Hotel Marcel will be world’s most energy efficient


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A transformation is underway inside a 54-year-old former rubber factory.


The building’s facade, designed by renowned architect Marcel Breuer, would remain unchanged, but everything within the walls, known as the Pirelli Building in New Haven, Connecticut, was redesigned and remodeled with a clear and “clean” purpose. has gone.

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“We will be building one of the most sustainable hotels in the country,” said Bruce Redman Baker FAIA, Lead AP Architect and Developer at Baker + Baker.

When it is completed later this year, Hotel Marseille will be the first and only net-zero hotel in the United States.

“No fossil fuels will be used at this hotel and any energy we use will be produced on site,” Baker explained.

This is a grand achievement in an industry that has historically been far from energy-efficient. The hotel segment uses a lot of energy as hotels are usually occupied 24/7. Lights and air conditioning are always on.

Baker purchased the building from Ikea, the most recent owner of the Pirelli Building. The hotel shares a lot in common with the New Haven outpost of budget Swedish furniture stores. He conceived the project and oversaw all phases.

The 1,000 solar panels will create enough electricity to heat and cool the entire 156-room hotel and power the lighting and energy for the building’s kitchen and laundry, which will be electricity.

“Indeed, very few hotels use all-electric mechanical systems, and I’m not sure if there are electric kitchens and electric laundry,” Baker said. “And the interesting thing is that these technologies are available and they have been available for decades. But it hasn’t really been a big priority until people have recognized the importance of moving away from fossil fuels until recently.”

At Hotel Marseille, that extends from solar panels on the roof to special leak-free insulation in the walls.

“It’s essentially like building a thermos out of an exterior wall,” Baker explained.

Triple-glaze windows keep temperatures steady and noise out, special heat pumps provide heating and cooling with all-electric renewable energy, and Ethernet cables power LED lights.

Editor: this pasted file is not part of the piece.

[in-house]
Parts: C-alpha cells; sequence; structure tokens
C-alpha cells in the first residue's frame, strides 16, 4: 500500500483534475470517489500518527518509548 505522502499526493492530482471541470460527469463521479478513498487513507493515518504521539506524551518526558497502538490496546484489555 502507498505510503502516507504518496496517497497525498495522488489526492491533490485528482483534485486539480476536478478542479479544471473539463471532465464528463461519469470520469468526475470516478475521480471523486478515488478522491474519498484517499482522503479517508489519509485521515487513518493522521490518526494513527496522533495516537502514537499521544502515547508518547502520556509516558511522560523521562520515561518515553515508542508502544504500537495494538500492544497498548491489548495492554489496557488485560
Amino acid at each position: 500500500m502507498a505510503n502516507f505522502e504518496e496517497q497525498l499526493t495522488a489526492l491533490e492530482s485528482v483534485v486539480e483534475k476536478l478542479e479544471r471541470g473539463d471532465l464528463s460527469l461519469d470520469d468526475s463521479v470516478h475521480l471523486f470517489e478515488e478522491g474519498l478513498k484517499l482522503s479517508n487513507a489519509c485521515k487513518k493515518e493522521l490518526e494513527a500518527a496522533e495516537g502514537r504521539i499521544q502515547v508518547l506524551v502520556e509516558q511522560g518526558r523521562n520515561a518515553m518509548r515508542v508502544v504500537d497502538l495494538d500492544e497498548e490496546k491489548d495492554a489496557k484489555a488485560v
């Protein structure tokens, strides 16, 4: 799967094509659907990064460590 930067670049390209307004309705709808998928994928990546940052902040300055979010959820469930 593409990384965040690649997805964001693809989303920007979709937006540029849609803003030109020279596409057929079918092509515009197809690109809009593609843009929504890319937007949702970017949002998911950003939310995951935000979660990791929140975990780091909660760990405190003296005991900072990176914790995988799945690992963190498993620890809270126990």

This comes in at a cost of about $50 million for the entire retrofit, but it’s a cost that, over time, will pay for itself, Baker says.

“Every decision we’ve made as architects and developers, we’ve made with an eye toward minimizing energy needs, using existing technologies, and then building that energy on site,” he said.

The hotel will be operated by Hilton, which says it understands that the success of its business is tied to its ability to operate and grow sustainably.

“Many travelers want sustainable options when they travel, they want to feel good about how they are spending their money,” said Pauline Frommers, editorial director of

According to a June survey of 29,000 travelers by the site, 81% of travelers say they want to live in a permanent residence next year.

“People are really drawn to sustainable travel,” Baker said. “If they have the option of living in a place that has a commitment to sustainability, that doesn’t give us a marketing advantage.”

Frommer predicts that many other hoteliers will be watching the success of Hotel Marseille closely.

“I think if they are successful it will show other hoteliers that this is something that people wish they would pay for, and we should do it too,” she said.

Marketing advantage or not, Baker says the hospitality industry and the construction industry, in general, don’t have much choice when planning for the future.

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